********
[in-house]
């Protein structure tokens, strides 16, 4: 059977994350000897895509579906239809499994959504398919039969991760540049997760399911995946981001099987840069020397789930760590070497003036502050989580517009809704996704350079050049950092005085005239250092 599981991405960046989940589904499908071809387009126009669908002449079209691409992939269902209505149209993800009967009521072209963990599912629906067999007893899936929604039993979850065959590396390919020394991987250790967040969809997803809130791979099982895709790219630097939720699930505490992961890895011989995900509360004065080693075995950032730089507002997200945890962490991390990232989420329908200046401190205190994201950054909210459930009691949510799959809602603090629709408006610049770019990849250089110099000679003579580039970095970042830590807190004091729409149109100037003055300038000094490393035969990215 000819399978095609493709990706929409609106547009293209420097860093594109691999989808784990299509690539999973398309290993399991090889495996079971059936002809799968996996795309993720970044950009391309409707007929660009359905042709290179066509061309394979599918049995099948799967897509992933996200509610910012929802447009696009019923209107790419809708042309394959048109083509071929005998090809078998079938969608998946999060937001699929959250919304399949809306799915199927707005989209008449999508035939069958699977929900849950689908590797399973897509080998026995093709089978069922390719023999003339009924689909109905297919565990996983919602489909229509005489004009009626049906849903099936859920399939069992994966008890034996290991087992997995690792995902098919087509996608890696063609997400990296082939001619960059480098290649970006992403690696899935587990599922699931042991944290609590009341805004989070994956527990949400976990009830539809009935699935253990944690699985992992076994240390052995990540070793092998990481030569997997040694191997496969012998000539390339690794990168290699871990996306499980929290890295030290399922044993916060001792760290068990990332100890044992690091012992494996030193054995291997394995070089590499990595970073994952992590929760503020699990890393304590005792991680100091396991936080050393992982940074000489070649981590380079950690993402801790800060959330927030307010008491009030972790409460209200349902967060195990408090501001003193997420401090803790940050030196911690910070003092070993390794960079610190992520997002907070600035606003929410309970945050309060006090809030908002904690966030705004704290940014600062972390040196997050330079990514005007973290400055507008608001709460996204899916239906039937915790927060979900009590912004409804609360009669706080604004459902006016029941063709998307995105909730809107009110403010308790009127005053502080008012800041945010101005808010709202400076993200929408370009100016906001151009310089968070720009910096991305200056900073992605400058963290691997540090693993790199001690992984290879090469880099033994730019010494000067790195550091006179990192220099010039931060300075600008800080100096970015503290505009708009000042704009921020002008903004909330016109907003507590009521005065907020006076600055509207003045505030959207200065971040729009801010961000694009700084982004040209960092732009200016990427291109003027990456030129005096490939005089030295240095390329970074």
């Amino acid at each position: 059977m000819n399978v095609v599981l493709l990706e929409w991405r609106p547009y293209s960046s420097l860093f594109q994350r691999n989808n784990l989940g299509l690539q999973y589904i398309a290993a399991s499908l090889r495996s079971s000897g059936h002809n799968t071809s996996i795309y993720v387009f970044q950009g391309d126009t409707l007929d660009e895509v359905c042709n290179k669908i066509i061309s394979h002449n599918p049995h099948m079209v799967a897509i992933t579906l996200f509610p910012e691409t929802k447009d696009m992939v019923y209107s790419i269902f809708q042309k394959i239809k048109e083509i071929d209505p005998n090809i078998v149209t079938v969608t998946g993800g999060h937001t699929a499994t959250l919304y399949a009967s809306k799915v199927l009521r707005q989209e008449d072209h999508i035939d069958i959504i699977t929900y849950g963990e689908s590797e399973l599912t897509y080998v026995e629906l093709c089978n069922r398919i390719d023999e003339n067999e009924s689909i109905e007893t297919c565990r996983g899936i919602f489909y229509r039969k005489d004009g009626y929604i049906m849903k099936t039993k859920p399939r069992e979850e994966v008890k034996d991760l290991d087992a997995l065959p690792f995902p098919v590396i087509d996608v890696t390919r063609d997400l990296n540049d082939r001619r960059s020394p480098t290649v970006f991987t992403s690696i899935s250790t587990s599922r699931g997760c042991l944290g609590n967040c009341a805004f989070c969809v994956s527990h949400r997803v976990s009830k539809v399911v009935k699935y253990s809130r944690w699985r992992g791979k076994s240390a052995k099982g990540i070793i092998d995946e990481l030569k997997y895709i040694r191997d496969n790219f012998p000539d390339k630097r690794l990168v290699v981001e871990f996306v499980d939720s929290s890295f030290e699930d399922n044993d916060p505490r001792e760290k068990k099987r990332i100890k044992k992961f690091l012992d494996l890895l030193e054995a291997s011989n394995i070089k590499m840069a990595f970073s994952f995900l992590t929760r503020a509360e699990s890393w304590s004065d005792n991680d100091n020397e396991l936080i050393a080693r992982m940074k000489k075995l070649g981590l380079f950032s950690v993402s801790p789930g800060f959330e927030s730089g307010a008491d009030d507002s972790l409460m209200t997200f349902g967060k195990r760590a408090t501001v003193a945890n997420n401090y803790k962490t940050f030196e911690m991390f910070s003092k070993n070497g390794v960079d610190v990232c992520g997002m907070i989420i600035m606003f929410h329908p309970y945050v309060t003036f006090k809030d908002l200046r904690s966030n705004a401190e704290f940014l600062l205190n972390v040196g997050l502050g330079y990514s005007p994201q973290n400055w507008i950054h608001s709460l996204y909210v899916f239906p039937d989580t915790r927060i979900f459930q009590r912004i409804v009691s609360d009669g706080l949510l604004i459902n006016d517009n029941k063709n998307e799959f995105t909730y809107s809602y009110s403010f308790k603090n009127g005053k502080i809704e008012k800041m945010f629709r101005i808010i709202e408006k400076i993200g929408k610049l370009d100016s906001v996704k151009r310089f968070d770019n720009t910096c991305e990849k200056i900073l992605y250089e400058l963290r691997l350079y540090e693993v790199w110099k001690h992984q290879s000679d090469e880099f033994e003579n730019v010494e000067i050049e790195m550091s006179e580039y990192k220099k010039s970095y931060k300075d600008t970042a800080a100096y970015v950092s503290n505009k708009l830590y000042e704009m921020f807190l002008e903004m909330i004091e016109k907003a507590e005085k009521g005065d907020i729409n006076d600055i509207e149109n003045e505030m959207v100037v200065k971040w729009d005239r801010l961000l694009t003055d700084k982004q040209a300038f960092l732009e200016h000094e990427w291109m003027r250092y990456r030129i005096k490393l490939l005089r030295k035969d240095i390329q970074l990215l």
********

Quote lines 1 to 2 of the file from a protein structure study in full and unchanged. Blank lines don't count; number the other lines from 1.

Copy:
[in-house]
């Protein structure tokens, strides 16, 4: 059977994350000897895509579906239809499994959504398919039969991760540049997760399911995946981001099987840069020397789930760590070497003036502050989580517009809704996704350079050049950092005085005239250092 599981991405960046989940589904499908071809387009126009669908002449079209691409992939269902209505149209993800009967009521072209963990599912629906067999007893899936929604039993979850065959590396390919020394991987250790967040969809997803809130791979099982895709790219630097939720699930505490992961890895011989995900509360004065080693075995950032730089507002997200945890962490991390990232989420329908200046401190205190994201950054909210459930009691949510799959809602603090629709408006610049770019990849250089110099000679003579580039970095970042830590807190004091729409149109100037003055300038000094490393035969990215 000819399978095609493709990706929409609106547009293209420097860093594109691999989808784990299509690539999973398309290993399991090889495996079971059936002809799968996996795309993720970044950009391309409707007929660009359905042709290179066509061309394979599918049995099948799967897509992933996200509610910012929802447009696009019923209107790419809708042309394959048109083509071929005998090809078998079938969608998946999060937001699929959250919304399949809306799915199927707005989209008449999508035939069958699977929900849950689908590797399973897509080998026995093709089978069922390719023999003339009924689909109905297919565990996983919602489909229509005489004009009626049906849903099936859920399939069992994966008890034996290991087992997995690792995902098919087509996608890696063609997400990296082939001619960059480098290649970006992403690696899935587990599922699931042991944290609590009341805004989070994956527990949400976990009830539809009935699935253990944690699985992992076994240390052995990540070793092998990481030569997997040694191997496969012998000539390339690794990168290699871990996306499980929290890295030290399922044993916060001792760290068990990332100890044992690091012992494996030193054995291997394995070089590499990595970073994952992590929760503020699990890393304590005792991680100091396991936080050393992982940074000489070649981590380079950690993402801790800060959330927030307010008491009030972790409460209200349902967060195990408090501001003193997420401090803790940050030196911690910070003092070993390794960079610190992520997002907070600035606003929410309970945050309060006090809030908002904690966030705004704290940014600062972390040196997050330079990514005007973290400055507008608001709460996204899916239906039937915790927060979900009590912004409804609360009669706080604004459902006016029941063709998307995105909730809107009110403010308790009127005053502080008012800041945010101005808010709202400076993200929408370009100016906001151009310089968070720009910096991305200056900073992605400058963290691997540090693993790199001690992984290879090469880099033994730019010494000067790195550091006179990192220099010039931060300075600008800080100096970015503290505009708009000042704009921020002008903004909330016109907003507590009521005065907020006076600055509207003045505030959207200065971040729009801010961000694009700084982004040209960092732009200016990427291109003027990456030129005096490939005089030295240095390329970074």